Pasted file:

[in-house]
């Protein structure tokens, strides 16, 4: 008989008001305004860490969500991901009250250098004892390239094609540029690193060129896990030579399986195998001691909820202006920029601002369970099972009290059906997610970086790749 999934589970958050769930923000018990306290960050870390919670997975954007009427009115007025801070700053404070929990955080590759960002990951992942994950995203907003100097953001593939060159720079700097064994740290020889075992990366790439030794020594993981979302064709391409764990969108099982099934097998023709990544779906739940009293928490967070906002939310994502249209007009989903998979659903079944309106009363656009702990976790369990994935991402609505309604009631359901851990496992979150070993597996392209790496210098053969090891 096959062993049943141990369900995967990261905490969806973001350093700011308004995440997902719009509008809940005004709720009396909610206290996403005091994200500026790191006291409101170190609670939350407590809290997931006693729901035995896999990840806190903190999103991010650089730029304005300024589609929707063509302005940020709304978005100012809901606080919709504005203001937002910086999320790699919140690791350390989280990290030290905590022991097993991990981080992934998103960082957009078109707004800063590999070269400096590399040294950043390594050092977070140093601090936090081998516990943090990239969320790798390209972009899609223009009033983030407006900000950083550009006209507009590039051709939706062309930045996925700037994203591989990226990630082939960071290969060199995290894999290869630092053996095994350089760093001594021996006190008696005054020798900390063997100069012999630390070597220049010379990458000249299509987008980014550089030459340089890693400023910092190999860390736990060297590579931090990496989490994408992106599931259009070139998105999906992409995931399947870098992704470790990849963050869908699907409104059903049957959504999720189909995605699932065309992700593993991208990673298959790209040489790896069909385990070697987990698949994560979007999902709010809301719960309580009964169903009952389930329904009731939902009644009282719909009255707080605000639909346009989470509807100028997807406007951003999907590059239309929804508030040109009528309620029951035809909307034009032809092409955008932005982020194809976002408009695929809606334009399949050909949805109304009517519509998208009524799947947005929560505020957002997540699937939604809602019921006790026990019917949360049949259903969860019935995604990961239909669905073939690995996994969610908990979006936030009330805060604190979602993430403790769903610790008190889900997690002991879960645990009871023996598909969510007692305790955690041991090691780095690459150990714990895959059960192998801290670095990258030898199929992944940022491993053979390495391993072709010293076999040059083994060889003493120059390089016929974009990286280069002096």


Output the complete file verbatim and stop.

[in-house]
């Protein structure tokens, strides 16, 4: 008989008001305004860490969500991901009250250098004892390239094609540029690193060129896990030579399986195998001691909820202006920029601002369970099972009290059906997610970086790749 999934589970958050769930923000018990306290960050870390919670997975954007009427009115007025801070700053404070929990955080590759960002990951992942994950995203907003100097953001593939060159720079700097064994740290020889075992990366790439030794020594993981979302064709391409764990969108099982099934097998023709990544779906739940009293928490967070906002939310994502249209007009989903998979659903079944309106009363656009702990976790369990994935991402609505309604009631359901851990496992979150070993597996392209790496210098053969090891 096959062993049943141990369900995967990261905490969806973001350093700011308004995440997902719009509008809940005004709720009396909610206290996403005091994200500026790191006291409101170190609670939350407590809290997931006693729901035995896999990840806190903190999103991010650089730029304005300024589609929707063509302005940020709304978005100012809901606080919709504005203001937002910086999320790699919140690791350390989280990290030290905590022991097993991990981080992934998103960082957009078109707004800063590999070269400096590399040294950043390594050092977070140093601090936090081998516990943090990239969320790798390209972009899609223009009033983030407006900000950083550009006209507009590039051709939706062309930045996925700037994203591989990226990630082939960071290969060199995290894999290869630092053996095994350089760093001594021996006190008696005054020798900390063997100069012999630390070597220049010379990458000249299509987008980014550089030459340089890693400023910092190999860390736990060297590579931090990496989490994408992106599931259009070139998105999906992409995931399947870098992704470790990849963050869908699907409104059903049957959504999720189909995605699932065309992700593993991208990673298959790209040489790896069909385990070697987990698949994560979007999902709010809301719960309580009964169903009952389930329904009731939902009644009282719909009255707080605000639909346009989470509807100028997807406007951003999907590059239309929804508030040109009528309620029951035809909307034009032809092409955008932005982020194809976002408009695929809606334009399949050909949805109304009517519509998208009524799947947005929560505020957002997540699937939604809602019921006790026990019917949360049949259903969860019935995604990961239909669905073939690995996994969610908990979006936030009330805060604190979602993430403790769903610790008190889900997690002991879960645990009871023996598909969510007692305790955690041991090691780095690459150990714990895959059960192998801290670095990258030898199929992944940022491993053979390495391993072709010293076999040059083994060889003493120059390089016929974009990286280069002096």